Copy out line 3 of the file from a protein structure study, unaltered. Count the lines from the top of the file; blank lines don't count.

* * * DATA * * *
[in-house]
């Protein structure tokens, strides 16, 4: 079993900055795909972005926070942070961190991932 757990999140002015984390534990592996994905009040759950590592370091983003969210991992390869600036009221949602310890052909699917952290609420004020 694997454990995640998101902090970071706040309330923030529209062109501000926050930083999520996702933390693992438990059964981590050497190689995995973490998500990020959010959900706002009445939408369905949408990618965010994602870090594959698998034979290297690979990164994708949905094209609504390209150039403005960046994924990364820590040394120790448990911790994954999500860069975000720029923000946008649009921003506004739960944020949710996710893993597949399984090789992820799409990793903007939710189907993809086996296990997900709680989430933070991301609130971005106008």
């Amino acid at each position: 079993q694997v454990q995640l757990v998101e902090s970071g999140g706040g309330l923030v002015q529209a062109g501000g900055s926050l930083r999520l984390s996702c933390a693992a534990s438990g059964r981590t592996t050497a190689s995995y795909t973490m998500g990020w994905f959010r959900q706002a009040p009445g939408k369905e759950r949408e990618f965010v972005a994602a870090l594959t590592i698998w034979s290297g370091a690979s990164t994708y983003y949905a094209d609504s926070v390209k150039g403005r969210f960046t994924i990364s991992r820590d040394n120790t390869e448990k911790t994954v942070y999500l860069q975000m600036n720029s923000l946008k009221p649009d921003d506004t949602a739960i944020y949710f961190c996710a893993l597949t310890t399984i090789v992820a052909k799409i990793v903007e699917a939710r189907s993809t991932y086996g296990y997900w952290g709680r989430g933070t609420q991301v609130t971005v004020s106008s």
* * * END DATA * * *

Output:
């Amino acid at each position: 079993q694997v454990q995640l757990v998101e902090s970071g999140g706040g309330l923030v002015q529209a062109g501000g900055s926050l930083r999520l984390s996702c933390a693992a534990s438990g059964r981590t592996t050497a190689s995995y795909t973490m998500g990020w994905f959010r959900q706002a009040p009445g939408k369905e759950r949408e990618f965010v972005a994602a870090l594959t590592i698998w034979s290297g370091a690979s990164t994708y983003y949905a094209d609504s926070v390209k150039g403005r969210f960046t994924i990364s991992r820590d040394n120790t390869e448990k911790t994954v942070y999500l860069q975000m600036n720029s923000l946008k009221p649009d921003d506004t949602a739960i944020y949710f961190c996710a893993l597949t310890t399984i090789v992820a052909k799409i990793v903007e699917a939710r189907s993809t991932y086996g296990y997900w952290g709680r989430g933070t609420q991301v609130t971005v004020s106008s």